Explained: Iran And The U.S. Are A Step Closer To War, But Will It Start WWIII?

Neither Donald Trump nor Iran wants war in the Middle East, experts say, but escalating revenge attacks may bring both nations to a point where "blood must be met with blood".

That's the assessment of Australian experts on American and Iranian politics, in the wake of Tehran's missile barrage on U.S. targets in Iraq on Wednesday, following the killing of a senior Iran army general.

While fears were raised the missile attack would see a ferocious military response from the U.S., President Trump quelled the immediate situation and said he believed Iran would "stand down".



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U.S. President Donald Trump said Iran appears to be "standing down" following the recent missile strike on U.S targets, as European and Gulf leaders urged the Iranian government to avoid escalating the conflict. 

"We are getting towards war," Shahram Akbarzadeh, a professor of Middle Eastern politics at Deakin University, told 10 daily.

"On both sides, there seems to be an overwhelming impulse toward revenge," David Smith, a senior lecturer in American politics at the University of Sydney's United States Studies Centre, added.

Image: Getty

So what's happening in Iran? How did we get to a point where the U.S. is killing Iranian army leaders, and Iran is bombing American targets in Iraq? And is World War III on the cards?

Here's what we know.

What happened in Iraq?

Iran's revolutionary guard launched an attack on military bases in Iraq housing American troops. U.S. officials said more than a dozen missiles struck, but that no American troops were killed.

Iranian officials said it was revenge for the U.S. killing Major General Qasem Soleimani, Iran’s top military commander in Baghdad and leader of its elite Quds fighting force.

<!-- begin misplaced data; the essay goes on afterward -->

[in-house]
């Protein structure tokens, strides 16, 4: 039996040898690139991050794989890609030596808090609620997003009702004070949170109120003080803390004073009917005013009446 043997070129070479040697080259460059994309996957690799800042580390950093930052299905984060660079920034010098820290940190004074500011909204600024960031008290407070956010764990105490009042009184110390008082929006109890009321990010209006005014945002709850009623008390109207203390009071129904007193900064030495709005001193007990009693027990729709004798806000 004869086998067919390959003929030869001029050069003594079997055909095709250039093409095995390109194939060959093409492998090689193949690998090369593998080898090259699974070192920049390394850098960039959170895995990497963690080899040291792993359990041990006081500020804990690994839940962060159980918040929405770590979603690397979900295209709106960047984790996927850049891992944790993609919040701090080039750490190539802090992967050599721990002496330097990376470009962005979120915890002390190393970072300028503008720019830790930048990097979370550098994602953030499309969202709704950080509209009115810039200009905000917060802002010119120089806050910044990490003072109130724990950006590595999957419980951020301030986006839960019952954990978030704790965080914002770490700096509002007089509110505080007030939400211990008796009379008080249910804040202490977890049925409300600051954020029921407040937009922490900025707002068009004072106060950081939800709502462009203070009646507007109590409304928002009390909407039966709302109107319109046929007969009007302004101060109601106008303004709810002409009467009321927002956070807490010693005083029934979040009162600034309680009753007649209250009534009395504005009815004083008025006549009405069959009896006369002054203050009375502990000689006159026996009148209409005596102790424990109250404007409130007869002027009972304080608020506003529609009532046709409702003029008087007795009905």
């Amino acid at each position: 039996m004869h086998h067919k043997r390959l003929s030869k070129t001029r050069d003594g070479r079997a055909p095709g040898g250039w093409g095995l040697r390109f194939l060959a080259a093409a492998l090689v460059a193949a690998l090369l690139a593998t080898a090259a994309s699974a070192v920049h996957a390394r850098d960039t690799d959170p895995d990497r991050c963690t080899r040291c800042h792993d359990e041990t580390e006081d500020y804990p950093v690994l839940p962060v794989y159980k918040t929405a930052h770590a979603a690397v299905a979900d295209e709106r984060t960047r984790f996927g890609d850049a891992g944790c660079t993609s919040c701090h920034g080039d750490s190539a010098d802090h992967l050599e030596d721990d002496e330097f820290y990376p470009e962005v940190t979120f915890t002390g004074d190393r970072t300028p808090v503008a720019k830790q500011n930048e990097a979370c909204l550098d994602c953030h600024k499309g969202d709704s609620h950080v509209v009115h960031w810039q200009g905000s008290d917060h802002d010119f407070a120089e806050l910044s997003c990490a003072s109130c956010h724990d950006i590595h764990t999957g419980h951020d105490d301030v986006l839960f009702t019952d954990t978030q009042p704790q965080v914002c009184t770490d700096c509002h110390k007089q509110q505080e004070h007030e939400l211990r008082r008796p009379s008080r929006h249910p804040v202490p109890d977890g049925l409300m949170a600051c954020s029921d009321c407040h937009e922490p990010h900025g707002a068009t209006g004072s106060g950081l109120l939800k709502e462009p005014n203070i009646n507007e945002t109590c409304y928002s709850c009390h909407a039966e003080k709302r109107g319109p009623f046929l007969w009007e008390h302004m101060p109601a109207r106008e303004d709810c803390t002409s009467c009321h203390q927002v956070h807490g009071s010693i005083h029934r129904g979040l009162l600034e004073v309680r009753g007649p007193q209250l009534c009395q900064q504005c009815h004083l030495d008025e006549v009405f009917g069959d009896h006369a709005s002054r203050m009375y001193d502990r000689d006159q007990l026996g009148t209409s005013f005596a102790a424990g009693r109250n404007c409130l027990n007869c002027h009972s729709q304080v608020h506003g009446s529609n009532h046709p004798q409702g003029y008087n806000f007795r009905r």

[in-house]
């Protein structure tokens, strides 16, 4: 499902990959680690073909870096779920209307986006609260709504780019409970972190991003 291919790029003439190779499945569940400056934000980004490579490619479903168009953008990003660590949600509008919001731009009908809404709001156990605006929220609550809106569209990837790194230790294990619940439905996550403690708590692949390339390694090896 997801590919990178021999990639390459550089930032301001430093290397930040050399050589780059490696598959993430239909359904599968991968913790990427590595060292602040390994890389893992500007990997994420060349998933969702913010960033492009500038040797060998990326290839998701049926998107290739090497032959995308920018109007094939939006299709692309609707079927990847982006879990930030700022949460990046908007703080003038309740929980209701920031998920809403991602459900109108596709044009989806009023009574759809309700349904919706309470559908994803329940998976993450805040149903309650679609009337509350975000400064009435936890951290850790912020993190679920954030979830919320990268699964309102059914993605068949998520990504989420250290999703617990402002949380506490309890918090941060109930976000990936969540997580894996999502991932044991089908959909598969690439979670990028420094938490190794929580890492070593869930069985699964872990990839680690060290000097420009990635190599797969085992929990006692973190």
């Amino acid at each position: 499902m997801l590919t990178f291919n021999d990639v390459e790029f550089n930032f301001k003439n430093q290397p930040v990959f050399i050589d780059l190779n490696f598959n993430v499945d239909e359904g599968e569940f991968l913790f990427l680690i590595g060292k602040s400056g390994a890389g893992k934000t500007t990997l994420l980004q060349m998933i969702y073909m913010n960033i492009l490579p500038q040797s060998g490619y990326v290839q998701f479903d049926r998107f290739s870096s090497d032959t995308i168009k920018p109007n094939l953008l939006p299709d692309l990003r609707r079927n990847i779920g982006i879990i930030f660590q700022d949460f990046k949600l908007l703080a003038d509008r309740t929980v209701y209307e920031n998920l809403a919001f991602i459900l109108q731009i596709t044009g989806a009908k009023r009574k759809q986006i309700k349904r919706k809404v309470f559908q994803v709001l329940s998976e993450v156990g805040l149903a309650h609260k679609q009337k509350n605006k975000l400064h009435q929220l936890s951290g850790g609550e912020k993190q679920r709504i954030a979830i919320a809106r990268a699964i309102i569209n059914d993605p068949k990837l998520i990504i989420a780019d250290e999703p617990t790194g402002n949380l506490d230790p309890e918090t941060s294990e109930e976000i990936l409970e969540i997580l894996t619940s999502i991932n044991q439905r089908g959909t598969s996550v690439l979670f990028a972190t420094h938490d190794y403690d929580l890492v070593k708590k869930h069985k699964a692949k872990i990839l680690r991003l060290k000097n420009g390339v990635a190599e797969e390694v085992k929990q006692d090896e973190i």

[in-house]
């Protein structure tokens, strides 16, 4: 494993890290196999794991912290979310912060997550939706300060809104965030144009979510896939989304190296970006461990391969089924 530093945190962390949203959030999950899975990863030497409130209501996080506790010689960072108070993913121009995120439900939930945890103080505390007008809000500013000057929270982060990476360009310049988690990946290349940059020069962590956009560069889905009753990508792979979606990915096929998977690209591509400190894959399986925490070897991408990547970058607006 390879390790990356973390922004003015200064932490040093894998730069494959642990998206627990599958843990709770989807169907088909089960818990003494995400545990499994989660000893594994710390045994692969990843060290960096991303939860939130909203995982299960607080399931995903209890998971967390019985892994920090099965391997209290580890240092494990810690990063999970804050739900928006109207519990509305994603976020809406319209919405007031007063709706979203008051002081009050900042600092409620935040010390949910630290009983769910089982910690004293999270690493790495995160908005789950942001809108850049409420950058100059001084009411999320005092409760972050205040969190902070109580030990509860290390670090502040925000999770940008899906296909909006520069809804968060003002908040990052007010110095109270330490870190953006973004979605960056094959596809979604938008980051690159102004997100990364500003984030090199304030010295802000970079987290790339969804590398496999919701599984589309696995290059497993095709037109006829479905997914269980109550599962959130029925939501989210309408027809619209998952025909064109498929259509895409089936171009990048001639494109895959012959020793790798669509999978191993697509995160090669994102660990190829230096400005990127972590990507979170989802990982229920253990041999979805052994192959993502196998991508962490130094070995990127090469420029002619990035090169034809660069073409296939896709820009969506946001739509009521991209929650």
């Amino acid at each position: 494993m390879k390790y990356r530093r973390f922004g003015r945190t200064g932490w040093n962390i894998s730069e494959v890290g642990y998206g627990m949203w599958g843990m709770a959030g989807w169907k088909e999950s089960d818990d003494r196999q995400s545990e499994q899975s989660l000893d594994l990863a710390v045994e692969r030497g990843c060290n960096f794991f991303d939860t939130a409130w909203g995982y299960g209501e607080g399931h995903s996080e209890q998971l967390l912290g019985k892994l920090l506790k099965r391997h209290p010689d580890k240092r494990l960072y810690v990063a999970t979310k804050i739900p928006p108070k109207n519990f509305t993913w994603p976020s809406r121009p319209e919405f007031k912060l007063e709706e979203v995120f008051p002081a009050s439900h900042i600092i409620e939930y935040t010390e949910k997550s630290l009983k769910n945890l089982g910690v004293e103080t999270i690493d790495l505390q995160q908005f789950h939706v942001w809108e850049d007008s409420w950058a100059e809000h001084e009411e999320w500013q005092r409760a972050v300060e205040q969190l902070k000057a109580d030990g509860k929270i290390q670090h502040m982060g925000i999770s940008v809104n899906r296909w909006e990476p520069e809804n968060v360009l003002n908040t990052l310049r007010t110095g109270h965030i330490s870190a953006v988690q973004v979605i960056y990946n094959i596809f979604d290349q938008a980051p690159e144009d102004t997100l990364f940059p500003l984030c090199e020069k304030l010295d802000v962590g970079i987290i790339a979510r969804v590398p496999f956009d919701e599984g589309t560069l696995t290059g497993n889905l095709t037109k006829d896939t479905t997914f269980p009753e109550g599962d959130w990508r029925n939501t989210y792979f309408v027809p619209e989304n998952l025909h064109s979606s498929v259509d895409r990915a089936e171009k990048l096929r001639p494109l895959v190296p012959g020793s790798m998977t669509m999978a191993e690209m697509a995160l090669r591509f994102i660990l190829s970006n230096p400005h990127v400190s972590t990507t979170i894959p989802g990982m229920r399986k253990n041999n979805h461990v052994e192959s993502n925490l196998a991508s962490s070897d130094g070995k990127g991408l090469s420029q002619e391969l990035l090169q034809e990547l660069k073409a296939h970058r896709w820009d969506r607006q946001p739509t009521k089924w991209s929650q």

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Iranian Supreme Leader Ayatollah Ali Khamenei has gloated about the recent missile strike on U.S. targets, saying they were a slap in the face to America, but they're "not enough".

Trump since backed away from immediate military reprisal, saying "American strength, both military and economic, is the best deterrent" and "the fact that we have this great military and equipment, however, does not mean we have to use it."

How did we get here?

America and Iran have been bitter enemies for years.

Smith said some in U.S. defence and diplomacy circles, and in Trump's inner sanctum, still held a "sore spot" over the 1979 Iranian hostage crisis, where dozens of diplomats were held captive for over a year in the American embassy in Tehran. Smith said some had wanted to "get Iran back" for years for the "humiliating" episode.

Personal enmity aside, Tehran has threatened to develop nuclear weapons for years, leading then-President Barack Obama to spearhead a nuclear deal with Iran in 2015. Under the agreement, sanctions would be lifted if Iran agreed to halt its nuclear program -- but Trump ripped the U.S. out of the deal in 2018, slapping sanctions back on.



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It's a "staring contest" in the Middle East right now, as America and Iran face off -- and experts fear a conflict could kick off accidentally.

This led to a series of escalations in the region as Iranian citizens and government protested over the sanctions biting their economy.

In June 2019, an unmanned U.S. drone was shot down by Iran in the Strait of Hormuz, a week after oil tankers were bombed in the same region. American officials blamed Iran for the attacks but Iran denied responsibility.

The killing of Soleimani, which U.S. officials claimed was in response to "imminent threats to American lives," re-sparked that tense situation, which had simmered down in recent months.

Protesters hold pictures of Soleimani, during a demonstration outside the US consulate in Istanbul on January 5. Image: Getty